Graduate School Preparation

Applying for graduate school requires a lot of planning. We compiled some tips and strategies to help you prepare for this exciting process. The first and most important step is to contact us ASAP if you are interested in applying for any of the Posse graduate school scholarships. Email .(JavaScript must be enabled to view this email address) or call (212) 405-1691. Good luck!

Tips & Strategies:

Graduate School Exams (gmat, gre, lsat, mcat)

Most graduate schools require one of these exams. We recommend that you take at least three months to prepare for these tests, and we strongly encourage you to sign up for a test prep course. These courses are expensive, but definitely worth it. Be sure to check with your employer about any discounts with test prep companies. Check out the links below for the most popular test prep courses:

  1. Bell Curves
  2. Binary Solutions
  3. Manhattan GMAT + ATLAS
  4. Kaplan
  5. Princeton Review

Attend an Admissions Event

Graduate schools want to know that you are interested in their specific program and one way to demonstrate your interest is by attending one of their admissions events. These events are fantastic opportunities to learn about the culture of the school, meet face-to-face with admissions officers and talk with alumni. Many programs hold events in major cities in the fall. Some schools also host diversity weekends.

Visit Campus

We encourage you to visit the university’s campus when considering graduate school. Most admissions offices offer open houses, opportunities to sit in on classes, meet with alumni and much more. You can find this information on the admissions page of any graduate school’s web site. Graduate school is a big investment and you will spend anywhere from one to three years at the school, so be sure to spend time learning about the culture, talking to students and figuring out if this school is a good fit for you. Also, your campus visit will provide you with more insight about the school, which will ultimately help you to write a more meaningful essay about your interest in the program.

Letters of Recommendation

Most graduate school applications require two letters of recommendation. Depending on the program, you’ll need to find either a professional or academic recommender. You should reach out to your recommenders EARLY (3-4 months in advance) and they should be individuals who know you well and can provide specific examples of your experience. Once you’ve identified your recommenders, set up a meeting with them to walk through your application and your interest in the program. You should bring an outline of your experiences that highlight your strengths and provide examples of your accomplishments and contributions.


This is perhaps, the MOST IMPORTANT component of your application. Getting into graduate school is a competitive process, and your essay or statement allows you to differentiate yourself from other applicants. You should plan to spend a significant amount of time writing and editing your essays (at least 3-4 months in advance). Recruit one to two people to read your essays and provide you with candid feedback. Find people who are strong writers (lawyers, English majors, communications professionals, etc.).

Consider your essays an opportunity to talk about your experiences outside of work. Reflect back on your entire life and utilize experiences that have impacted who you are and how you view the world. Be sure to talk about any community or volunteer involvement that you may have as well.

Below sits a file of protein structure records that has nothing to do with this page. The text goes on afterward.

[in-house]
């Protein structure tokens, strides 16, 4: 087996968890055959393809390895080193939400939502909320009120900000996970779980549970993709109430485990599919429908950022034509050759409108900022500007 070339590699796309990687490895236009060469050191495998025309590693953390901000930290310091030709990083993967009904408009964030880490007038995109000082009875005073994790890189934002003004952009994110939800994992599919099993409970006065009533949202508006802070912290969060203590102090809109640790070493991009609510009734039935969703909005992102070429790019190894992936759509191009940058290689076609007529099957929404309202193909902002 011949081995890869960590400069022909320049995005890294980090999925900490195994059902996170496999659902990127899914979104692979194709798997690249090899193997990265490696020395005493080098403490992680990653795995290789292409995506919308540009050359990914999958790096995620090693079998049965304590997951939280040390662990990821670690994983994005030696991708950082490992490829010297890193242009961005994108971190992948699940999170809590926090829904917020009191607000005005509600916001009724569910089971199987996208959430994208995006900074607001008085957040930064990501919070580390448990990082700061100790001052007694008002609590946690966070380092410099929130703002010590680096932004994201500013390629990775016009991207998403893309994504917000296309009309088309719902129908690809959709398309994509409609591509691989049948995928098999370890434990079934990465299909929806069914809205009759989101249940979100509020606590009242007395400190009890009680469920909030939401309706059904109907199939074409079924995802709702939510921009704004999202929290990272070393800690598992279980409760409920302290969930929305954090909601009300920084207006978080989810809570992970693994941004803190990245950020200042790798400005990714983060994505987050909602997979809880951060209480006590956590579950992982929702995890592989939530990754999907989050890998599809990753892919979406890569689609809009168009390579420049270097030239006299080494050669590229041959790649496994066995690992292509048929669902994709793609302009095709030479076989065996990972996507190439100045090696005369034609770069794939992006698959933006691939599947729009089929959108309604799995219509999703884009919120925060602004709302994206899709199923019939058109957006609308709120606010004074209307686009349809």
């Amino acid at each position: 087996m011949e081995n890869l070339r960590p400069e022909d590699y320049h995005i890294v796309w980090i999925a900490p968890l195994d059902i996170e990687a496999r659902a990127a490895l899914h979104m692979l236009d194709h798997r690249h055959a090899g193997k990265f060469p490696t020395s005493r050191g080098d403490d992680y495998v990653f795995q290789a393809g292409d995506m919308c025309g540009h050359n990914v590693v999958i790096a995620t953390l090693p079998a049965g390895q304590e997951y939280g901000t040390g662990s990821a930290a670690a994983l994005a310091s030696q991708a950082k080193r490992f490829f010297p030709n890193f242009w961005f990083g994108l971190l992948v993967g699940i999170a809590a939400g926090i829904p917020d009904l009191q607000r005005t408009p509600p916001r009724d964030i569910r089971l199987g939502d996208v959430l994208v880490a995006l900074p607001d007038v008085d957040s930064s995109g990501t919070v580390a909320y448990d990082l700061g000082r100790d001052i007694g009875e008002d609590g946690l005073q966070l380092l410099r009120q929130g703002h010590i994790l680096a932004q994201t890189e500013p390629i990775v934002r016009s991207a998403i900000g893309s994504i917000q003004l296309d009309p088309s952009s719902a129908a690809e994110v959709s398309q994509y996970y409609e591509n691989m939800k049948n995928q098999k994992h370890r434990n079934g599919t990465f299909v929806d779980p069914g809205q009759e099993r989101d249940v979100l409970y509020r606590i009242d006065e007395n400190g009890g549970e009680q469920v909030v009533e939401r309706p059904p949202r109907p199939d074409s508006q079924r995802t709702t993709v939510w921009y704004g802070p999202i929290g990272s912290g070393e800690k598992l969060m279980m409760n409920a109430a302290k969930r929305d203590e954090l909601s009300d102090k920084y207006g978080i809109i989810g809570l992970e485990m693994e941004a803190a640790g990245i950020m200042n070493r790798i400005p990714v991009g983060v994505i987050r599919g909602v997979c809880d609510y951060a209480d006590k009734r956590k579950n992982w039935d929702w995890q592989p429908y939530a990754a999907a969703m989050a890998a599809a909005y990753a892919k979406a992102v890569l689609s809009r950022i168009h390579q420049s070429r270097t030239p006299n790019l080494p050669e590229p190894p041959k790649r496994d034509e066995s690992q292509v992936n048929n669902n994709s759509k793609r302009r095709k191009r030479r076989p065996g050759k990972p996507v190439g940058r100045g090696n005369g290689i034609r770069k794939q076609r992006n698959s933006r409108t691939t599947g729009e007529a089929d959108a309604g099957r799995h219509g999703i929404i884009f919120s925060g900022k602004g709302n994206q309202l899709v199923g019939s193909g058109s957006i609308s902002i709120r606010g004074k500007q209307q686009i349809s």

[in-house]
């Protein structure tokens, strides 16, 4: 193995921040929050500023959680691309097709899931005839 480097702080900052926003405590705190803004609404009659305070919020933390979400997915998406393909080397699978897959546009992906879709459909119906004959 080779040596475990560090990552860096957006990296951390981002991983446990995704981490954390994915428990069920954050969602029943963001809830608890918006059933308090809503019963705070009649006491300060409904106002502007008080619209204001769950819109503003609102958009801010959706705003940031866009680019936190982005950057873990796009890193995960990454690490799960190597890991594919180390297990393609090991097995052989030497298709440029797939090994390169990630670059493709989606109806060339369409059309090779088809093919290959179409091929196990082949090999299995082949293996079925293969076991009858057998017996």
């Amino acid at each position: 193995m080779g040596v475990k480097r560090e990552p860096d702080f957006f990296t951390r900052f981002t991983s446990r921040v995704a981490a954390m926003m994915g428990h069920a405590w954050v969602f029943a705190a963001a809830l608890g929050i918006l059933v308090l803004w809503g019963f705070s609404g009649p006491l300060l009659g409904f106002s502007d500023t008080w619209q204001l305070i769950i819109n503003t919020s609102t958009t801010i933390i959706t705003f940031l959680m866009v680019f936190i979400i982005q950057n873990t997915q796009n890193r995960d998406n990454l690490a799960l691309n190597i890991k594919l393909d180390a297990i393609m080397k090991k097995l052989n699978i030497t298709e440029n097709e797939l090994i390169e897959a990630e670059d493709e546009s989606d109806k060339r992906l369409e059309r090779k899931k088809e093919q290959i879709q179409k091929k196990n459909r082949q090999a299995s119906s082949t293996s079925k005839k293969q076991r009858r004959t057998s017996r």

Additional/Optional Essays

DO NOT write an additional essay just for the sake of having one. Admissions officers read thousands of applications every year, and do not want to read information that you’ve already addressed in your overall application or other essays. If you’re going to write an additional essay, be sure that it truly adds to your application.

Addressing Weaknesses in Your Application

GPA/Test Scores

If you have a lower GPA or a low test score and want to address that issue in the additional essay, first check to see if there is an area within the application or short-answer question section to include that information instead. If not, you should write a short, concise paragraph that describes your experience with test taking and what steps you’ve taken to prepare for the respective exam.

You might also consider taking a class at a local college to balance a lower test score or lack of academic work in a specific area. For example, you might consider taking an accounting or finance class if you’re applying for a public policy or business program and you don’t have a strong quantitative background.


If you feel that you have a weakness in a particular area, be sure to counter that weakness by providing examples that demonstrate your competency in another way in your essay. For example, if you don’t have a strong quantitative background, you should describe your analytical abilities through projects that you’ve worked on and/or managed.


As with your essays, you should provide examples to your recommenders that will highlight your competency in another way.

Lack of Community/Volunteer Work

Graduate programs admit students who they are confident will get involved with the campus community. One way of evaluating for this area, is through your current involvement in your own community. If you work an overwhelming amount of hours and don’t have time to get involved with volunteerism, you should get involved with your company’s internal initiatives and/or associations. Most firms sponsor volunteer or community days, and many offer affinity groups around ethnicity, gender, sexuality, etc.